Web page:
snuff out

snuff

2 [snuhf]
noun
1.
the charred or partly consumed portion of a candlewick.
2.
a thing of little or no value, especially if left over.
verb (used with object)
3.
to cut off or remove the snuff of (candles, tapers, etc.).
Verb phrases
4.
snuff out,
a.
to extinguish: to snuff out a candle.
b.
to suppress; crush: to snuff out opposition.
c.
Informal. to kill or murder: Many lives were snuffed out during the epidemic.

Origin:
1350–1400; Middle English snoffe < ?

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Based on the Random House Dictionary, © Random House, Inc. 2014.
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World English Dictionary
snuff1 (snʌf)
 
vb (when intr, often foll by at)
1.  (tr) to inhale through the nose
2.  (esp of an animal) to examine by sniffing
 
n
3.  an act or the sound of snuffing
 
[C16: probably from Middle Dutch snuffen to snuffle, ultimately of imitative origin]
 
'snuffer1
 
n

snuff2 (snʌf)
 
n
1.  finely powdered tobacco for sniffing up the nostrils or less commonly for chewing
2.  a small amount of this
3.  any powdered substance, esp one for sniffing up the nostrils
4.  informal up to snuff
 a.  in good health or in good condition
 b.  chiefly (Brit) not easily deceived
 
vb
5.  (intr) to use or inhale snuff
 
[C17: from Dutch snuf, shortened from snuftabale, literally: tobacco for snuffing; see snuff1]

snuff3 (snʌf)
 
vb
1.  (often foll by out) to extinguish (a light from a naked flame, esp a candle)
2.  to cut off the charred part of (the wick of a candle, etc)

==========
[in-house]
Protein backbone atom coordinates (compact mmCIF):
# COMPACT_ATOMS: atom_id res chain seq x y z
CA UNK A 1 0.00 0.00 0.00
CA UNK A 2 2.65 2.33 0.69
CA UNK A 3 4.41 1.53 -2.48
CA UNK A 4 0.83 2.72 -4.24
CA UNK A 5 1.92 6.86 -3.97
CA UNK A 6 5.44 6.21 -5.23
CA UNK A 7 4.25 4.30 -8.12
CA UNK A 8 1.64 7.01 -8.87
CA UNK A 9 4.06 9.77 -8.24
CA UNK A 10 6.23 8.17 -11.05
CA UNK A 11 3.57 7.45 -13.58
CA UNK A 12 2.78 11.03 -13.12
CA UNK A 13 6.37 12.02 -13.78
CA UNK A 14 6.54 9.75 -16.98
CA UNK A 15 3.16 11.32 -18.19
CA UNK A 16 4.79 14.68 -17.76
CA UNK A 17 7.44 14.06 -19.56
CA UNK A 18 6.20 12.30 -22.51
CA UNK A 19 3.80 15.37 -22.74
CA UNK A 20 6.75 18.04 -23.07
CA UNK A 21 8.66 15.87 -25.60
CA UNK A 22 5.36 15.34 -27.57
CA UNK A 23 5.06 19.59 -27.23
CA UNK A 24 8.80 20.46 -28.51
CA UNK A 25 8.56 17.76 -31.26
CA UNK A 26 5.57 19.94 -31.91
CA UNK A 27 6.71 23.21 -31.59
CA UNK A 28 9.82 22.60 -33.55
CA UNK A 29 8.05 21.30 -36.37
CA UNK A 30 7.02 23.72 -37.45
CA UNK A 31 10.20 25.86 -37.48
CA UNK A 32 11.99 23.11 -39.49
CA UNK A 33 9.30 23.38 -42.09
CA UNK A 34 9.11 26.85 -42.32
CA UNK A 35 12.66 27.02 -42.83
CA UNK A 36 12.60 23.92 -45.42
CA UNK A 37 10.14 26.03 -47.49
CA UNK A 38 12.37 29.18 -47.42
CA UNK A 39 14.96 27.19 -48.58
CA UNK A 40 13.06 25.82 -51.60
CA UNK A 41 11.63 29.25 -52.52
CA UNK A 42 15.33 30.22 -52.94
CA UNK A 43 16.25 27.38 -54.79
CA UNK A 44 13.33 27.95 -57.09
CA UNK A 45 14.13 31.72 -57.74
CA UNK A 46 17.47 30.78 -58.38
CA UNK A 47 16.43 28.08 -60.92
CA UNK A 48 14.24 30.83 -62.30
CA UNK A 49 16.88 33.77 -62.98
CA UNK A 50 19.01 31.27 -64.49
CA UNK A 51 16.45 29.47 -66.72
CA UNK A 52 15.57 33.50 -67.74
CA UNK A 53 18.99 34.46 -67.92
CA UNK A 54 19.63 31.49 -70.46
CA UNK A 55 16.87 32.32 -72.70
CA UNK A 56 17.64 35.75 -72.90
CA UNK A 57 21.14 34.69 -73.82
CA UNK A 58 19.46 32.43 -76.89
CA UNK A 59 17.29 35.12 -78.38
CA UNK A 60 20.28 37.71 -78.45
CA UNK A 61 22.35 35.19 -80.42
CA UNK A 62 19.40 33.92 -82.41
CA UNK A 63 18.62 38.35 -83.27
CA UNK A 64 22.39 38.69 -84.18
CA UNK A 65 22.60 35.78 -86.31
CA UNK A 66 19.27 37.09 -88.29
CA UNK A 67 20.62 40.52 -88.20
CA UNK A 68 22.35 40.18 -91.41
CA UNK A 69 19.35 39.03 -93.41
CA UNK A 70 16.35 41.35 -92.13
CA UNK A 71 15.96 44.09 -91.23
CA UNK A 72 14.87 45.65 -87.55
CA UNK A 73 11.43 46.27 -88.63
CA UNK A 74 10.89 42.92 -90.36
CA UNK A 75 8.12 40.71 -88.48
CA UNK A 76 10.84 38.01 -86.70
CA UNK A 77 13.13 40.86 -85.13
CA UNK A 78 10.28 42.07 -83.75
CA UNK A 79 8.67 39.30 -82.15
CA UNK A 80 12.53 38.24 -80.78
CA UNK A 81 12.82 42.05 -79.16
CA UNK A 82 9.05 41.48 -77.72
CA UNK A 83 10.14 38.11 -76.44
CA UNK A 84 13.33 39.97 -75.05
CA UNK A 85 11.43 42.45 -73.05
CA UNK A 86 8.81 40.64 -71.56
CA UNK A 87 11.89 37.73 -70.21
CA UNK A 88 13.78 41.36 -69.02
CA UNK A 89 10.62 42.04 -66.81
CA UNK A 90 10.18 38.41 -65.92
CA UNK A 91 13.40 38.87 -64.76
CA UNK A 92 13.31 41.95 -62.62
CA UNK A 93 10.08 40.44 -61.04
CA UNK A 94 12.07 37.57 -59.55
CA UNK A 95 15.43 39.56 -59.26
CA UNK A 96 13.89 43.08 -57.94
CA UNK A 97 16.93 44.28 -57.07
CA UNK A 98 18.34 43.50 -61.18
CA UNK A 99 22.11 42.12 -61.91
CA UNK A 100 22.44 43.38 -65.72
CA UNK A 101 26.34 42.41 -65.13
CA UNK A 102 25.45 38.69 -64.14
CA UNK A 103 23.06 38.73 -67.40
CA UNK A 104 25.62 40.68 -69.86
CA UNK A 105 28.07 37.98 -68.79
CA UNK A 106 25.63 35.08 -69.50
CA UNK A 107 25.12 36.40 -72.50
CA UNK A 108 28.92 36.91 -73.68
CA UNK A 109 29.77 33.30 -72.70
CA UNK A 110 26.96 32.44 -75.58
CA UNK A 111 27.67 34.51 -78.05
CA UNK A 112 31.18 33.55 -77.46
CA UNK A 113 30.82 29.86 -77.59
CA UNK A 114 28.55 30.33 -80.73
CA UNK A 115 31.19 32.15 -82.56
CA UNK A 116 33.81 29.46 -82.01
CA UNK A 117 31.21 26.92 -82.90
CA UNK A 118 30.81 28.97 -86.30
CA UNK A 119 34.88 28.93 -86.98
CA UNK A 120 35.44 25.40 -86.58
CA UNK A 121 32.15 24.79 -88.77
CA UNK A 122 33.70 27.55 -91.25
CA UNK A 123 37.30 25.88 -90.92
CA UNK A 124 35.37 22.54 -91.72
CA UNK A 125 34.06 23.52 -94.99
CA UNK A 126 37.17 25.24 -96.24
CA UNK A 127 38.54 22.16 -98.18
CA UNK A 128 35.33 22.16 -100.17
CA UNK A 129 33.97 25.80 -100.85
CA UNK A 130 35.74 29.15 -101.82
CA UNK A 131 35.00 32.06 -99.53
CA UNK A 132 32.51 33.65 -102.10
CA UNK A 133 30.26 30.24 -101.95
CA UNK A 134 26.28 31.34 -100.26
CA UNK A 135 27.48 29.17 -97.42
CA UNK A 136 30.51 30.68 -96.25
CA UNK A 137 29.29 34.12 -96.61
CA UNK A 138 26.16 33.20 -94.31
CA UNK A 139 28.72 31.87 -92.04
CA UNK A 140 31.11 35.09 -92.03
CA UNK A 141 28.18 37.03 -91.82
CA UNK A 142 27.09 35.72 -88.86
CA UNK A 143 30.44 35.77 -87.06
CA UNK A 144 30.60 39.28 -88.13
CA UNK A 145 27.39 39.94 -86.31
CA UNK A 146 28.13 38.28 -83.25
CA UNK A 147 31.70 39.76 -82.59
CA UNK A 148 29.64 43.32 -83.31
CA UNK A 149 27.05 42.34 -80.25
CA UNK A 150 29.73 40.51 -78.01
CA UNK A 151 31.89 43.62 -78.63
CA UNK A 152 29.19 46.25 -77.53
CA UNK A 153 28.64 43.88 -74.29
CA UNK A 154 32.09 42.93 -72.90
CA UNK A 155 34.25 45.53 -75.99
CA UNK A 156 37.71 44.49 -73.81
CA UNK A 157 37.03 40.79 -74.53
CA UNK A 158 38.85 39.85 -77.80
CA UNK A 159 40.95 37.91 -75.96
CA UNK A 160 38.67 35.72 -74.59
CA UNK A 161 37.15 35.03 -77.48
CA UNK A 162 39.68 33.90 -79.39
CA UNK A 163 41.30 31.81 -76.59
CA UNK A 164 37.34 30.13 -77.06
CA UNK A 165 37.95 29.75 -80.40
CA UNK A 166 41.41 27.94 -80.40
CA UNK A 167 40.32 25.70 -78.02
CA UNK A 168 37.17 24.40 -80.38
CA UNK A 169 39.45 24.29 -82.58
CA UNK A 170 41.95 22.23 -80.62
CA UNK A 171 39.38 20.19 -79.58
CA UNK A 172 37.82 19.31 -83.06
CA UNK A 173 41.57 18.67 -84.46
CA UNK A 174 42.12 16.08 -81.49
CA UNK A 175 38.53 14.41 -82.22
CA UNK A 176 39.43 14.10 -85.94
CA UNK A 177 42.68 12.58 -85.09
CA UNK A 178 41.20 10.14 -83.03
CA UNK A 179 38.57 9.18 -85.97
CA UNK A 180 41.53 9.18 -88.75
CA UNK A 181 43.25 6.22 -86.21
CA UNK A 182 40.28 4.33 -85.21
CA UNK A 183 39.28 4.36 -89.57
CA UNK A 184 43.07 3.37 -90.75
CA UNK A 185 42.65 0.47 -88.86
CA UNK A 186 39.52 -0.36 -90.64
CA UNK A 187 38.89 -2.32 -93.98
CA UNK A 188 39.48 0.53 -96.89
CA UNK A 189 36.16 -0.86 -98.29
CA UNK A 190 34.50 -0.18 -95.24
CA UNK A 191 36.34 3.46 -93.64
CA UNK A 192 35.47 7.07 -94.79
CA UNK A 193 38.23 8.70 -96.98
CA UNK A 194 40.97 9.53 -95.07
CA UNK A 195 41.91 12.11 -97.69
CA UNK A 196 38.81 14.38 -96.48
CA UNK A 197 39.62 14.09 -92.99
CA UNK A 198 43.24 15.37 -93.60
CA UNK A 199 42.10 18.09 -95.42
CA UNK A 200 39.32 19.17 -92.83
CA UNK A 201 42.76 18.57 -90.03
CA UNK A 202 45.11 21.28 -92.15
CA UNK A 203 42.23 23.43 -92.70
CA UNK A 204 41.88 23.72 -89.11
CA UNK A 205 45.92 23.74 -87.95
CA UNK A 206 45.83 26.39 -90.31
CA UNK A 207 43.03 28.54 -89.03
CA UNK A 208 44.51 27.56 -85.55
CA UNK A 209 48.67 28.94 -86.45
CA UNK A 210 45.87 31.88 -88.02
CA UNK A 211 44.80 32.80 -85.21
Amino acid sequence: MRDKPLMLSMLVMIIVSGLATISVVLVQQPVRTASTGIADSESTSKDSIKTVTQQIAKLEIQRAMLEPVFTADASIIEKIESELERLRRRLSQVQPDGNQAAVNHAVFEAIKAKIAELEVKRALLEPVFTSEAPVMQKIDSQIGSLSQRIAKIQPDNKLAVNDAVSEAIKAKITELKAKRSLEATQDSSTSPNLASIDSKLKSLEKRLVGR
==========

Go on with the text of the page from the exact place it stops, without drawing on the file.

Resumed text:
3.  informal (usually foll by out) to suppress; put an end to
4.  informal (Brit) snuff it to die
 
n
5.  the burned portion of the wick of a candle
 
[C14 snoffe, of obscure origin]

Collins English Dictionary - Complete & Unabridged 10th Edition
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Etymonline
Word Origin & History

snuff
"to cut or pinch off the burned part of a candle wick," c.1450, from noun snoffe "burned part of a candle wick" (1382), of unknown origin, perhaps related to snuff (v.2). The meaning "to die" is from 1865; that of "to kill" is from 1932; snuff-film, urban legend, is from 1975.

snuff
"draw in through the nose," 1527, from Du. or Flem. snuffen "to sniff, snuff," related to Du. snuiven "to sniff," from P.Gmc. *snuf- (cf. M.H.G. snupfe, Ger. Schnupfen "head-cold"), imitative of the sound of drawing air through the nose.

snuff
"powdered tobacco to be inhaled," 1683, from Du. or Flem. snuf, shortened form of snuftabak "snuff tobacco," from snuffen "to sniff, snuff" (see snuff (v.2)). The practice became fashionable in England c.1680. Snuff-box is attested from 1687.
Online Etymology Dictionary, © 2010 Douglas Harper
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American Heritage
Medical Dictionary

snuff (snŭf)
v. snuffed, snuff·ing, snuffs
To inhale something audibly through the nose; sniff. n.

  1. A preparation of finely pulverized tobacco that can be drawn up into the nostrils by inhaling.

  2. A medicated powder inhaled through or blown into the nose.

The American Heritage® Stedman's Medical Dictionary
Copyright © 2002, 2001, 1995 by Houghton Mifflin Company. Published by Houghton Mifflin Company.
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American Heritage
Idioms & Phrases

snuff out

  1. Extinguish, put a sudden end to, as in Three young lives were snuffed out in that automobile accident. This usage alludes to snuff in the sense of "put out a candle by pinching the wick," an area itself called snuff from the late 1300s on. [Mid-1800s]

  2. Kill, murder, as in If he told the police, the gang would snuff him out. [Slang; first half of 1900s]

  3. Also, snuff it. Die or be killed, as in He looked very ill indeed, as though he might snuff out any day, or Grandpa just snuffed it. [Slang; second half of 1800s]

The American Heritage® Dictionary of Idioms by Christine Ammer.
Copyright © 1997. Published by Houghton Mifflin.
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